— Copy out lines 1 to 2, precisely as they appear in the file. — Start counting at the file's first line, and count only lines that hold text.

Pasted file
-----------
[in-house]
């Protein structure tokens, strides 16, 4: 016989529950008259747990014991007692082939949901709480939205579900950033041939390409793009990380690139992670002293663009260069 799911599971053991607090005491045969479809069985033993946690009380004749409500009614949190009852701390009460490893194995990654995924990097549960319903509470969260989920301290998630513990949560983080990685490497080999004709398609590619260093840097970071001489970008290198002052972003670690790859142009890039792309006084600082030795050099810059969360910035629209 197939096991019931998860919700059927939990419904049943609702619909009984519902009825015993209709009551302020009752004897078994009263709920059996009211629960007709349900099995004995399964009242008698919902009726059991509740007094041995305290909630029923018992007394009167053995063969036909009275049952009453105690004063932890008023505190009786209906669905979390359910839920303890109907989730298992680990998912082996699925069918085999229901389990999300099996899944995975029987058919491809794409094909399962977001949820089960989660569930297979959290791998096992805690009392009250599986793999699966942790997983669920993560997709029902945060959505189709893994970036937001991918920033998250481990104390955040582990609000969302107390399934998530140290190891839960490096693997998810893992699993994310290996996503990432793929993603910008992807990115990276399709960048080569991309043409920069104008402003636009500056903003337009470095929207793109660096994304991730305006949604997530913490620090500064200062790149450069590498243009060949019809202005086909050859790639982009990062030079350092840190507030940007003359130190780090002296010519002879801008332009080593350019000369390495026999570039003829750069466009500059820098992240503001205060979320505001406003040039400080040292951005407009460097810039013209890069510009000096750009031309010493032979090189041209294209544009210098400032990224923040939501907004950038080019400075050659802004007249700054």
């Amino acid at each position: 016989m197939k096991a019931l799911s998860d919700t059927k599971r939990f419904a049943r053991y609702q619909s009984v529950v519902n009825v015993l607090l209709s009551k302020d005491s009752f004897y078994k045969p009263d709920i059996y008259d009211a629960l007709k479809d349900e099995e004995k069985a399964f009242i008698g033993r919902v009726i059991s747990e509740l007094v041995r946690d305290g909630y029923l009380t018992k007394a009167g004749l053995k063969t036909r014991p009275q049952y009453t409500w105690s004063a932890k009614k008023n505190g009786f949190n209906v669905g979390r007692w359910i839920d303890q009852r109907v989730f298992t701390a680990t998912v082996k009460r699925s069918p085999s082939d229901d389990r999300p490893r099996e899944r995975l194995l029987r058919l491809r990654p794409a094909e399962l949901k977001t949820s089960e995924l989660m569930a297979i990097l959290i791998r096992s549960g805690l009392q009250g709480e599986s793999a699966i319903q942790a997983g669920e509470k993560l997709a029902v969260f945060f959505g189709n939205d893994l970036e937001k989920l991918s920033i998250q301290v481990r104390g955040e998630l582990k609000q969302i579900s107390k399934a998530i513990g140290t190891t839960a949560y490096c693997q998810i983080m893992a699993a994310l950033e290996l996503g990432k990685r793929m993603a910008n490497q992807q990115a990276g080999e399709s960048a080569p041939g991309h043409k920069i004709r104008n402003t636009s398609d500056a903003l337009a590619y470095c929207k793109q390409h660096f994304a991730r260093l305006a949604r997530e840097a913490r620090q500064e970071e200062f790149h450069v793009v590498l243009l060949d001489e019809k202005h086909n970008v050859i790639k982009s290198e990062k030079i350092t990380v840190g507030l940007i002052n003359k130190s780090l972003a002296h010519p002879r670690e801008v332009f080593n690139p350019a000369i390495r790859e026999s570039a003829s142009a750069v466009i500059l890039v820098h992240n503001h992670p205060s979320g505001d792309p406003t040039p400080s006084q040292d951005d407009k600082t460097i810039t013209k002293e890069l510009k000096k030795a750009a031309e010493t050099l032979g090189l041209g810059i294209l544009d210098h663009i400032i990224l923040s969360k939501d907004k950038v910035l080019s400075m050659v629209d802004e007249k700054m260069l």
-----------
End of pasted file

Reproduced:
[in-house]
């Protein structure tokens, strides 16, 4: 016989529950008259747990014991007692082939949901709480939205579900950033041939390409793009990380690139992670002293663009260069 799911599971053991607090005491045969479809069985033993946690009380004749409500009614949190009852701390009460490893194995990654995924990097549960319903509470969260989920301290998630513990949560983080990685490497080999004709398609590619260093840097970071001489970008290198002052972003670690790859142009890039792309006084600082030795050099810059969360910035629209 197939096991019931998860919700059927939990419904049943609702619909009984519902009825015993209709009551302020009752004897078994009263709920059996009211629960007709349900099995004995399964009242008698919902009726059991509740007094041995305290909630029923018992007394009167053995063969036909009275049952009453105690004063932890008023505190009786209906669905979390359910839920303890109907989730298992680990998912082996699925069918085999229901389990999300099996899944995975029987058919491809794409094909399962977001949820089960989660569930297979959290791998096992805690009392009250599986793999699966942790997983669920993560997709029902945060959505189709893994970036937001991918920033998250481990104390955040582990609000969302107390399934998530140290190891839960490096693997998810893992699993994310290996996503990432793929993603910008992807990115990276399709960048080569991309043409920069104008402003636009500056903003337009470095929207793109660096994304991730305006949604997530913490620090500064200062790149450069590498243009060949019809202005086909050859790639982009990062030079350092840190507030940007003359130190780090002296010519002879801008332009080593350019000369390495026999570039003829750069466009500059820098992240503001205060979320505001406003040039400080040292951005407009460097810039013209890069510009000096750009031309010493032979090189041209294209544009210098400032990224923040939501907004950038080019400075050659802004007249700054």